Fitness By Influence: How To Motivate At Home Fitness By Example


by Diane Gold

Everybody’s talking about fitness, motivation, abs, fruits and veggies, muscle tone. We see videos and photos of models who are size 2s and, if they are very tall, 4s. So where does that leave girls who are size 18 on their thinnest day?

At home, whether we realize it or not, we learn from the habits of our family. When our mom does no physical exercise, we don’t criticize her for it (although it never hurts to talk about it); we probably think,

“Oh, she’s not working out because she is getting older.”

When exercise is not done by one of our main role models, our mom, we are being taught that it is not important. In this day and age, we know it is necessary for health. The truth, obvious by looking around at all the senior sports programs and the 50-year-olds who look 35, is that fitness becomes more important with age. And by being an example of fitness and health, we have big influence over our daughters. We always need to be sensitive to our daughters and don’t want to boast or swagger if our daughters are struggling with weight and exercise. That is why the below actions use relatively easy action steps.

With that said, we are going to go over 3 simple non-earth shattering ways that can jump start fitness by example. They require no huge sacrifices, are best implemented together and are common sense ways we can add to our lives without much effort on our part or the part of our daughters.


Walking With DaughterAs a mom, we can tell our daughter that we want to hear about her day, but that we are starting a new fitness program that requires walking around the block 1 time. We can say we’d like to hear about her day while we are doing that walk. If she is under 10, we can probably say,

“We’re going for a 1 walk around the block.”

If she’s between 10 and 13, we might say it a different way but can usually get it to happen.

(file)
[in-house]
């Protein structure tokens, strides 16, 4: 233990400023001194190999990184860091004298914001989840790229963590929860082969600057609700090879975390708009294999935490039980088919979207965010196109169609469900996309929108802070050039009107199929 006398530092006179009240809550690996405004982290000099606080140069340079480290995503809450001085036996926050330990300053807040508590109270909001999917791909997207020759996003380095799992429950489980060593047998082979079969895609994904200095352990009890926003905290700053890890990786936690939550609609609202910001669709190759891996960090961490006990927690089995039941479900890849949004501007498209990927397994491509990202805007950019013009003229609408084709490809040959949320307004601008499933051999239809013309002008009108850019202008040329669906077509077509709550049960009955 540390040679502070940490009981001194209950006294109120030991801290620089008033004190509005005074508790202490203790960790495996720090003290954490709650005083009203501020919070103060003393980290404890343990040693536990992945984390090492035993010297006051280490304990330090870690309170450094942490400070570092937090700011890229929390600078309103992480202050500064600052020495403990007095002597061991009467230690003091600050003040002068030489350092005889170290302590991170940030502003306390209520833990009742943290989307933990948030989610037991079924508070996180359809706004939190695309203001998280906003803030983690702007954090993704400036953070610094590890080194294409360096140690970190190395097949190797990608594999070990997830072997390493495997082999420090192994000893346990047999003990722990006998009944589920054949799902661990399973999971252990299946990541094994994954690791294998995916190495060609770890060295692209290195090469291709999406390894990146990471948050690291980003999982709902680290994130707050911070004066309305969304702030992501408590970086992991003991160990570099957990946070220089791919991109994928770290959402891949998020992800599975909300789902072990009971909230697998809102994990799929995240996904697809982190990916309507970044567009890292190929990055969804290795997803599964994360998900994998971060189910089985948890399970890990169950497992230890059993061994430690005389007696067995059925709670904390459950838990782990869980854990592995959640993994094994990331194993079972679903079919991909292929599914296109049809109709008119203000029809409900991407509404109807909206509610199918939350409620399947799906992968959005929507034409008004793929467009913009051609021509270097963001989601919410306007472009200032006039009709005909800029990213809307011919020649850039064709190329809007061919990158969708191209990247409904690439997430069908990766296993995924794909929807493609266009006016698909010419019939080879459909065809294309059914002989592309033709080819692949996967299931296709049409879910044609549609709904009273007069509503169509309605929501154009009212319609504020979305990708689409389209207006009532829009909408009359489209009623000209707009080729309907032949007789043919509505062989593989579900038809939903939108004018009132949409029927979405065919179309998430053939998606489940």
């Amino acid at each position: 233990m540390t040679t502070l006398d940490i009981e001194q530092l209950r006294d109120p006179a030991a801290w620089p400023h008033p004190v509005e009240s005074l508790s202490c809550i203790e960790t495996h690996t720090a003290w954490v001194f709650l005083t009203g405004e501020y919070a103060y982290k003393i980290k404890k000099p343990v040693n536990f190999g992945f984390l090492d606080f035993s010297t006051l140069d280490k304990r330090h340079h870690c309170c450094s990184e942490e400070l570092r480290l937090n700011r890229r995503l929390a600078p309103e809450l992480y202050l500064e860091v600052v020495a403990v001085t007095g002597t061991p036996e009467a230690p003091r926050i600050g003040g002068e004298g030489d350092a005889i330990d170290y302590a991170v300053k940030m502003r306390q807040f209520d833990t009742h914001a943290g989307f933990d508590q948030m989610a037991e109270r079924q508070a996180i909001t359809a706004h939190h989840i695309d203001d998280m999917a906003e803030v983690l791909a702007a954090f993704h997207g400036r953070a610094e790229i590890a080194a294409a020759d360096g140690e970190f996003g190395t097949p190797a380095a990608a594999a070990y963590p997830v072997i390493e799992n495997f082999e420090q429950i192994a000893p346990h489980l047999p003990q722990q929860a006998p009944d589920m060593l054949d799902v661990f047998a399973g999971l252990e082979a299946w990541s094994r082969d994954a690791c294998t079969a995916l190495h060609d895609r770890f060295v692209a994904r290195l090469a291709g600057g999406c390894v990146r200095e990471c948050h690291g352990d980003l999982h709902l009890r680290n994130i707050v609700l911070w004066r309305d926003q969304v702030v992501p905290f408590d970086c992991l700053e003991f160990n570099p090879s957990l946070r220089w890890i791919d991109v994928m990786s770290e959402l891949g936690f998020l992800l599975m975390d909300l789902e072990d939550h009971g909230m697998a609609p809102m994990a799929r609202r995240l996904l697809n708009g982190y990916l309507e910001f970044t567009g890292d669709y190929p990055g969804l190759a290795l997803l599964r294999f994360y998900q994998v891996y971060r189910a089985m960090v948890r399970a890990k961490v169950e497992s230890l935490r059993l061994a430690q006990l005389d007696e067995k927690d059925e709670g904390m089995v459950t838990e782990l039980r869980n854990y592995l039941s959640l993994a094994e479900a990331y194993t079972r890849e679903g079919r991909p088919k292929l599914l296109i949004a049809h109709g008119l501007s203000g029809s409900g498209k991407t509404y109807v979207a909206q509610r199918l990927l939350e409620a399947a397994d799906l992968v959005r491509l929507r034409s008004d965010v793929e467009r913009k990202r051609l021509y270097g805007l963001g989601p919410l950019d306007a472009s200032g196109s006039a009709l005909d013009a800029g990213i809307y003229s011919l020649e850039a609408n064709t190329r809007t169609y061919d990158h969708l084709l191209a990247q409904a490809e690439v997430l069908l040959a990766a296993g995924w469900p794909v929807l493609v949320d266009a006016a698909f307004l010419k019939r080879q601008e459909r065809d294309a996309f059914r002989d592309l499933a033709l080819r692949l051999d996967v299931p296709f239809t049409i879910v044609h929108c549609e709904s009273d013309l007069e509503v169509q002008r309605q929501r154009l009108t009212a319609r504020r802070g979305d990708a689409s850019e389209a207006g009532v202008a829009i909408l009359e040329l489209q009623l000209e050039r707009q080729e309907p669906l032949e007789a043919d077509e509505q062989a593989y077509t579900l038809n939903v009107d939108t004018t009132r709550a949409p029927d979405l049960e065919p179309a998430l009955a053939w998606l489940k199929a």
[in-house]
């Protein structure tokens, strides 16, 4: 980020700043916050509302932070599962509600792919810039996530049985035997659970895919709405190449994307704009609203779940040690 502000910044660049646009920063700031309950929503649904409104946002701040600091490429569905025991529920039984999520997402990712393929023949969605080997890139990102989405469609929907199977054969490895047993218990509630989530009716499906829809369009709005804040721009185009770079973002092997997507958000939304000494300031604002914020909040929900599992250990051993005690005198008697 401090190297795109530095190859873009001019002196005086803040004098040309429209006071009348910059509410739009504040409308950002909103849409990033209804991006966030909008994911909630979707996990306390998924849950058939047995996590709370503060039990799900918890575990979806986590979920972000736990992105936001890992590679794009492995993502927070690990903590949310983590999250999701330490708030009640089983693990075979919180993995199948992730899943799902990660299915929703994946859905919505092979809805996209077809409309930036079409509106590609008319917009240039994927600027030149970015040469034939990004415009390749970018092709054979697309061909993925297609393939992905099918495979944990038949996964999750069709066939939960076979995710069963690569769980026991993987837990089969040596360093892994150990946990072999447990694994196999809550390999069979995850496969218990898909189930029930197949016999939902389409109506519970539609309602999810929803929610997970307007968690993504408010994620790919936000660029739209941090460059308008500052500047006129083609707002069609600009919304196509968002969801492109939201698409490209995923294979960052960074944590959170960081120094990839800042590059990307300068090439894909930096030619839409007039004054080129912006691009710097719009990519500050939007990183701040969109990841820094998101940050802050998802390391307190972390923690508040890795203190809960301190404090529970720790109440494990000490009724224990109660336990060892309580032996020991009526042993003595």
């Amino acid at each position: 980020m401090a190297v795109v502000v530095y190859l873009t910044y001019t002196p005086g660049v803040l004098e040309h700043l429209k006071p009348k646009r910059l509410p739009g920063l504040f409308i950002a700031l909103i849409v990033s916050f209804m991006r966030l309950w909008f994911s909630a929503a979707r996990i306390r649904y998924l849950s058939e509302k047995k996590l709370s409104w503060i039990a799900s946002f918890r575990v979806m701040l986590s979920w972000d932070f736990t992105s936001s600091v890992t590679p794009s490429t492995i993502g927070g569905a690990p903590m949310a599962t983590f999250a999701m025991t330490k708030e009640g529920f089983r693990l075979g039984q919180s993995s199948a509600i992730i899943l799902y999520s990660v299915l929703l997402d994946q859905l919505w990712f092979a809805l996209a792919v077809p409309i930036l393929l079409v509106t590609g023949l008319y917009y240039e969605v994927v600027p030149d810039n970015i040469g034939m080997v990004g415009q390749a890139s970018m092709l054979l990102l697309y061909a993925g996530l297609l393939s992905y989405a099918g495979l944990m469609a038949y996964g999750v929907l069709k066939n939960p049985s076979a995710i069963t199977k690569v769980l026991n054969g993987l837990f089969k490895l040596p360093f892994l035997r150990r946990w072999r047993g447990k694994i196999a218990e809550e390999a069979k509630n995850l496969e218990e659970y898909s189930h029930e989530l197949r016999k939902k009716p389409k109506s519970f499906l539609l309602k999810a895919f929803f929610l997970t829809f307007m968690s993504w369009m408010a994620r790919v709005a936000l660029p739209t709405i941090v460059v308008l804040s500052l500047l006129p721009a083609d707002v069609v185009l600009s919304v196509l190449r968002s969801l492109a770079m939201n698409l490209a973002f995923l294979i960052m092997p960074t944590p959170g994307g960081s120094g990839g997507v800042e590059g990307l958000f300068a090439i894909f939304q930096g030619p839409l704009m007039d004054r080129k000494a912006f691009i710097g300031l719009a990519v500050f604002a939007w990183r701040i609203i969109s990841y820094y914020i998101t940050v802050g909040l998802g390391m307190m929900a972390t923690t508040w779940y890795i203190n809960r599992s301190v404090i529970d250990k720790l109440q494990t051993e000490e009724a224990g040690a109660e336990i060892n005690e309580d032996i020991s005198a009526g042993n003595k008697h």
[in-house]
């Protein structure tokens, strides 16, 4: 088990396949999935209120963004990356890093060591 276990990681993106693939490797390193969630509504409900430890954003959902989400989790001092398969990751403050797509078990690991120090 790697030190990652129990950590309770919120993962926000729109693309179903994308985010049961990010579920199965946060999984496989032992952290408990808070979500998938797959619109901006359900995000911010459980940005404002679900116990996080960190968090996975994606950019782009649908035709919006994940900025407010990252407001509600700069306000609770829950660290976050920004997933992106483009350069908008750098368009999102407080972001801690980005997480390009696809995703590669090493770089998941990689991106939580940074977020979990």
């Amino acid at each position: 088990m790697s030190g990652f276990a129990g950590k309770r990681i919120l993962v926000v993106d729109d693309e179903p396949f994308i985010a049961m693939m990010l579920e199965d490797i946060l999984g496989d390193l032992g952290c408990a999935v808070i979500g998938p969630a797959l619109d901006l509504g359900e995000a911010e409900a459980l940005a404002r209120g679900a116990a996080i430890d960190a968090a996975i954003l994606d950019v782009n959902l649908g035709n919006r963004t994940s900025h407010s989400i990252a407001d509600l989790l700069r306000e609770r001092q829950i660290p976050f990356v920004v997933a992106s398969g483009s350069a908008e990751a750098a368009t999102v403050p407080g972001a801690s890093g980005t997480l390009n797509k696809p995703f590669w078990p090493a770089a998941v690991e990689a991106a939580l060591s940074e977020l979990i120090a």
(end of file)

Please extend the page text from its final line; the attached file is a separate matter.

If she’s over 13, we may have some resistance. We can keep asking her for 31 days straight to see whether, one day, she says yes. While she is saying no, we have to go out and do the walk. It’s not a marathon, remember. It’s only a block. If it’s a country road with no block divisions, approximate the distance.  This whole time, she will see that we are going out and doing 1 block only. This way, she will know she can do it and will grab motivation from our perseverance.

If medical issues preclude this activity, we can spend the same amount of time inside moving and talking with our daughter.  If psychological issues make our daughter say no because it is too far, we can make adjustments.

When she says yes and our daughter agrees to walk, we need to be observant. When we see that our daughter is slowing down and does not want to continue, don’t continue so that we get our work out in. Remember this particular activity is for our daughters with the added benefit of helping ourselves.

We can do a little coaching to see whether we can get her to walk a little more. The next time, she might get further before she says she’s had it. The time after that, she might go all the way. If she won’t budge, we can talk while heading back home.


VisorHow often do our daughters want to buy something for themselves? When our daughters are carrying extra weight, they might not be interested in new clothing because they may not like how it looks on them. In the coming weeks, we will have a world renowned fashion expert talk about the clothing she has created because we are all beautiful.

In the meantime, let’s go to the sports store with our daughters. An alternative, depending upon where we live, would be to go to a wholesale or department store. On the way to the store, to build anticipation and to quench curiosity, we can say we wanted to get an accessory for ourselves and wanted our daughter’s opinion. Then, when we walk over to sweat bands, sun visors, wrist bands, anything that does not require trying on over the body, there will be no threat to our daughters.